#PTonICE Daily Show – Thursday, April 18th, 2024 – Eating disorders & obesity

In today’s episode of the PT on ICE Daily Show, Older Adult division teaching assistant Ellen Csepe discusses eating disorders & obesity, the relationship between mood & disordered eating, binge eating as the most common form of disordered eating, and the role of the physical therapist in eating disorders.

Take a listen to the episode or check out the full show notes on our blog at www.ptonice.com/blog.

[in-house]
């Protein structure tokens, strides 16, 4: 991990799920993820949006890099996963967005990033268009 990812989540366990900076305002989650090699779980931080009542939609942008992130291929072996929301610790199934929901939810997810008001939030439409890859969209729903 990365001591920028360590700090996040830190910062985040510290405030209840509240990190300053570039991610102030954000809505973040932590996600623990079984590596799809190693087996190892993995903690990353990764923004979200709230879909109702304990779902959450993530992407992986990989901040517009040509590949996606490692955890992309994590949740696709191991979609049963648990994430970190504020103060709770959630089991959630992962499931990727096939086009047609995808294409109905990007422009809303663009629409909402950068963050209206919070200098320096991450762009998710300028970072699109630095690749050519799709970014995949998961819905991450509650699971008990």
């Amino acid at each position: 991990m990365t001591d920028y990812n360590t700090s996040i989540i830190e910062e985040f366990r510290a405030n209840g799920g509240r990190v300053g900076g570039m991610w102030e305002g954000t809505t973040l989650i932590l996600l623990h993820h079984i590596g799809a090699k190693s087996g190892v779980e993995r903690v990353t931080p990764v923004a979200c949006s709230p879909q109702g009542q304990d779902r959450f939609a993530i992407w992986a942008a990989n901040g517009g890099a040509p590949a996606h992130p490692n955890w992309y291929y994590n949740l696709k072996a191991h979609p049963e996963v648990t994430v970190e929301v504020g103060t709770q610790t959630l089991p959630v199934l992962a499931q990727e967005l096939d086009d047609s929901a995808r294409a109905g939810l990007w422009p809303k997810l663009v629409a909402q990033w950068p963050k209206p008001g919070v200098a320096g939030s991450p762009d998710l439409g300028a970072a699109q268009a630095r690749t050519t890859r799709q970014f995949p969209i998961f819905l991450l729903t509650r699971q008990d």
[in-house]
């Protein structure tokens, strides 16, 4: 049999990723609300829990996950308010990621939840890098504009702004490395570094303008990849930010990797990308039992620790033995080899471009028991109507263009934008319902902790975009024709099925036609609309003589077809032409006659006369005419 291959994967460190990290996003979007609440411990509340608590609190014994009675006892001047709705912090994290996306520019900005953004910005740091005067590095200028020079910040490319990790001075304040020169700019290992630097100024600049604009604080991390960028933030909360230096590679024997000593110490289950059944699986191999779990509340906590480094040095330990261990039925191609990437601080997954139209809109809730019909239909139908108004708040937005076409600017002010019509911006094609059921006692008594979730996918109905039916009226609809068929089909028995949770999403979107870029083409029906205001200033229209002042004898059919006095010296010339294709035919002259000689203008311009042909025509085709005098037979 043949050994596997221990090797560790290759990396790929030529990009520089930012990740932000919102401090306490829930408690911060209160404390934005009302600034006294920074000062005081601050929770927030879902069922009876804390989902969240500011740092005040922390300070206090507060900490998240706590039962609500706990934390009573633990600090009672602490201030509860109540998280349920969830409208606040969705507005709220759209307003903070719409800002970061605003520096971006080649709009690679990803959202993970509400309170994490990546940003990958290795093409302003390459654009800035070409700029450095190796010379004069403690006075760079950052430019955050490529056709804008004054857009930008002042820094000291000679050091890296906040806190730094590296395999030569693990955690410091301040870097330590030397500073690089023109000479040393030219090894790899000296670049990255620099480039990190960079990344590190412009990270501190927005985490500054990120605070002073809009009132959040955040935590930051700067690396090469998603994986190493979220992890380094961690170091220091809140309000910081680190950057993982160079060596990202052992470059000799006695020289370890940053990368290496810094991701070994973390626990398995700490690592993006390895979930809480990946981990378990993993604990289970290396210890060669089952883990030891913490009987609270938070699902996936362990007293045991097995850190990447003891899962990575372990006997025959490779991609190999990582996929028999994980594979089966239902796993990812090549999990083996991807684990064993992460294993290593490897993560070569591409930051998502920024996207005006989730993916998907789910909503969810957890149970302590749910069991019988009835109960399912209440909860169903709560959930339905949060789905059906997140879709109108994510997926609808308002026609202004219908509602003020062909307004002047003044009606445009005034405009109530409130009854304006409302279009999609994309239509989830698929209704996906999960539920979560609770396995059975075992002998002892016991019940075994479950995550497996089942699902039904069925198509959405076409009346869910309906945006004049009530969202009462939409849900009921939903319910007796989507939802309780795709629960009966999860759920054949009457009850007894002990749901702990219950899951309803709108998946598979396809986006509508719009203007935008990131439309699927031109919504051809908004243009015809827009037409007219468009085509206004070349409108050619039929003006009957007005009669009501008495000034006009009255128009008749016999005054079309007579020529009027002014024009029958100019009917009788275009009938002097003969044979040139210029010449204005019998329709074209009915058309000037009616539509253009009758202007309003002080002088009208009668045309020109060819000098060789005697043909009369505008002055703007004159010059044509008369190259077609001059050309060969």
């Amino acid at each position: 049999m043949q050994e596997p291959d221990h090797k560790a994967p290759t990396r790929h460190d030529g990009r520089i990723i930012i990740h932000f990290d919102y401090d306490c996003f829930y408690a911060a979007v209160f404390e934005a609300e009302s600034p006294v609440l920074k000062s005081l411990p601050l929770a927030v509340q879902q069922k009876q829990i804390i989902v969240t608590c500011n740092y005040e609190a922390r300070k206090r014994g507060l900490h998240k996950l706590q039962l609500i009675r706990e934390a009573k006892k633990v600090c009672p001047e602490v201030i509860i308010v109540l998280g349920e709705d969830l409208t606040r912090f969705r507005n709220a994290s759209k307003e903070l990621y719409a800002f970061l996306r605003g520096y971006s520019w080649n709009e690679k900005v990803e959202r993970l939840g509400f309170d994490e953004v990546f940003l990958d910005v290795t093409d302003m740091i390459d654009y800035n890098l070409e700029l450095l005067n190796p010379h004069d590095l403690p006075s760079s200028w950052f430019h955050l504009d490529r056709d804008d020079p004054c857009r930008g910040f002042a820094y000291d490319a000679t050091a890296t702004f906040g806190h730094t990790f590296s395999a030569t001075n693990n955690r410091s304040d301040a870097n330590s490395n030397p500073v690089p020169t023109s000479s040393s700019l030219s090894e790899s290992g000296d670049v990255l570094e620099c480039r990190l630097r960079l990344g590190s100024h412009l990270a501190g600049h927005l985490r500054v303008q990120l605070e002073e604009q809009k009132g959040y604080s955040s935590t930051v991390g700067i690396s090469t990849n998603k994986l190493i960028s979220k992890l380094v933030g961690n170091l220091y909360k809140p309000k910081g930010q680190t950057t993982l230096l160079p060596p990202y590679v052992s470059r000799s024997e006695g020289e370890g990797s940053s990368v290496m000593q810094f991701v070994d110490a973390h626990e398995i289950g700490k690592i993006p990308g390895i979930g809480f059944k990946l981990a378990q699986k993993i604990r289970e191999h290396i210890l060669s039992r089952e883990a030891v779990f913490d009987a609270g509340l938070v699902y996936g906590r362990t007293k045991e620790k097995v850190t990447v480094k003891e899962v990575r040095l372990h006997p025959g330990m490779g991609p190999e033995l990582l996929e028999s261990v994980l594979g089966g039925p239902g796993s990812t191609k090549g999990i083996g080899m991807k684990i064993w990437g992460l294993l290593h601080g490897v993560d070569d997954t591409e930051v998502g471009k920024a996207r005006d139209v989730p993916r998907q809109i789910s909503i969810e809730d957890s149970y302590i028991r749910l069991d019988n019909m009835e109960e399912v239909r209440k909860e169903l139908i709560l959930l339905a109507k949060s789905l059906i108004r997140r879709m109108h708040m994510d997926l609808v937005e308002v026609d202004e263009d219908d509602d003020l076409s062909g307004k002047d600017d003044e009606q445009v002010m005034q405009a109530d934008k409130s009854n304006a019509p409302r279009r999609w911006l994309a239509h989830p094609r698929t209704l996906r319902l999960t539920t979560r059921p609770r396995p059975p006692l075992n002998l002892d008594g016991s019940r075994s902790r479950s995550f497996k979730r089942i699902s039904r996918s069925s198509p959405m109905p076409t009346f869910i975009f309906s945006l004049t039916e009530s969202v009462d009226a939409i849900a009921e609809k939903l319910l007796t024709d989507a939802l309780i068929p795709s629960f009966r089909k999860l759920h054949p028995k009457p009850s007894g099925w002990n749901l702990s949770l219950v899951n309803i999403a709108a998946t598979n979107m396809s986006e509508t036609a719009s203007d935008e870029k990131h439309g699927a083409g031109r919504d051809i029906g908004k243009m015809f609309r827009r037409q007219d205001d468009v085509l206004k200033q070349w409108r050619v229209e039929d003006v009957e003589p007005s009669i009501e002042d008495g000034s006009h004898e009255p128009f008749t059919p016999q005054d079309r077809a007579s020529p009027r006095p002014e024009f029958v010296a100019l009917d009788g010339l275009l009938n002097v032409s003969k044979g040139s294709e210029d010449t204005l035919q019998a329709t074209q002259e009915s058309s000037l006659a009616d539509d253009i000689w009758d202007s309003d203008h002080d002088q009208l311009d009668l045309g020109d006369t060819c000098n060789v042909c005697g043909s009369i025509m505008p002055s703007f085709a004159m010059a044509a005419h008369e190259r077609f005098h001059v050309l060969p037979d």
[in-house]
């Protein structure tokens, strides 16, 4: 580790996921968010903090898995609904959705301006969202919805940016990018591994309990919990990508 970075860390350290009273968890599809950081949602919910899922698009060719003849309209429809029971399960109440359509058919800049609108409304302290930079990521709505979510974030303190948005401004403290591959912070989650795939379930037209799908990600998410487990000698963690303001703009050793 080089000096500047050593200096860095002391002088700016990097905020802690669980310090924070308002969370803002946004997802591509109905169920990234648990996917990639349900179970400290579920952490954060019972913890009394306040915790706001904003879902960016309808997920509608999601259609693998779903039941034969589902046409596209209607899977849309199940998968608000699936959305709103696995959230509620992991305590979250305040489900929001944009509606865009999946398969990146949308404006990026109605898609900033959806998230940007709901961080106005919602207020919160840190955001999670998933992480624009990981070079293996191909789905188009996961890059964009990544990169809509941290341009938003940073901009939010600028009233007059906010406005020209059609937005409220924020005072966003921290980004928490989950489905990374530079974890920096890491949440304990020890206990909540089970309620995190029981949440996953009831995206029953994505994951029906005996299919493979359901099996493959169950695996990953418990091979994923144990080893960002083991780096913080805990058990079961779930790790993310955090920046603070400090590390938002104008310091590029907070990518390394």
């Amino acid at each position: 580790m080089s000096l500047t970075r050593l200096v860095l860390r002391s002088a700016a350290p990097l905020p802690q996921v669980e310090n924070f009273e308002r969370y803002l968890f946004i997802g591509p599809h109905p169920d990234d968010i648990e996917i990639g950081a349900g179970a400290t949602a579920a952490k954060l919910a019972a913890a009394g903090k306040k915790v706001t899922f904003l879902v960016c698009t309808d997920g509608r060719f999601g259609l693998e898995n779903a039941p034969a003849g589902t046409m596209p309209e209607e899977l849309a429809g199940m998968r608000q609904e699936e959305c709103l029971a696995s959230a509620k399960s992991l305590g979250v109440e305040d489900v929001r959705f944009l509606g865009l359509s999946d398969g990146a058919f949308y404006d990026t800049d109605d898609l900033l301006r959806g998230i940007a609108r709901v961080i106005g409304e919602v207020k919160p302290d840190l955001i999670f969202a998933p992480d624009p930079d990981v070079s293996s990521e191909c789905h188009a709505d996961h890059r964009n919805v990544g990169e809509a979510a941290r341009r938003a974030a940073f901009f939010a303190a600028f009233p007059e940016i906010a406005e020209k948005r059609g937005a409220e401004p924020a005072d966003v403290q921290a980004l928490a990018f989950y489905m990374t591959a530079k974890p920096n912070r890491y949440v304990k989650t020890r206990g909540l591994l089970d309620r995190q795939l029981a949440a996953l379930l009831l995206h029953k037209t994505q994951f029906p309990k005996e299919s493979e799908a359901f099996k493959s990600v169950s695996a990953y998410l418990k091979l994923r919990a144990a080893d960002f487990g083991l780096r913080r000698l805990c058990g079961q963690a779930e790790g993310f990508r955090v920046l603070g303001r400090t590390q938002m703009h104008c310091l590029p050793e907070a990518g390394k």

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Good morning everybody and welcome to the PT on Ice daily show brought to you by the Institute of Clinical Excellence. My name is Ellen Csepe. I’m a teaching assistant with the modern management of the older adult division coming to you live from Littleton, Colorado. I’m an outpatient physical therapist who practices with the same question in mind every day. Why aren’t physical therapists more involved in managing one of the most pressing health crises in the world today. Obesity. On today’s Leadership Thursday, we’re going to discuss eating disorders in those with obesity. To feel complete in our treatment of those with obesity, we have an obligation to understand the link between eating disorders and obesity. This is a very nuanced topic with a lot of viewpoints and a lot of new research, but I want to be respectful of your morning and keep this discussion succinct and have this framework for today. First, we’re going to open about how mood disorders and obesity are related. Then we’ll talk about the most common eating disorder that affects people with and without obesity. Then we’ll talk about our number one job as clinicians to avoid provoking disordered eating and then what we can do pragmatically if we suspect our patient is struggling with an eating disorder. So to open us up, for those of us who have never struggled with an eating disorder or obesity, having an issue with your weight can just seem like a physics equation gone wrong. Too many calories in, not enough calories out equals obesity. But for those who are struggling with their weight, this oversimplified physics equation really overlooks the emotional and mental language that can come with struggling with your weight or your perception of your weight. We see obesity as a complex biopsychosocial chronic disease with this framework in mind that it is anything but simple. And thinking that there’s a simple solution and a simple fix can often make this problem worse in treating our patients.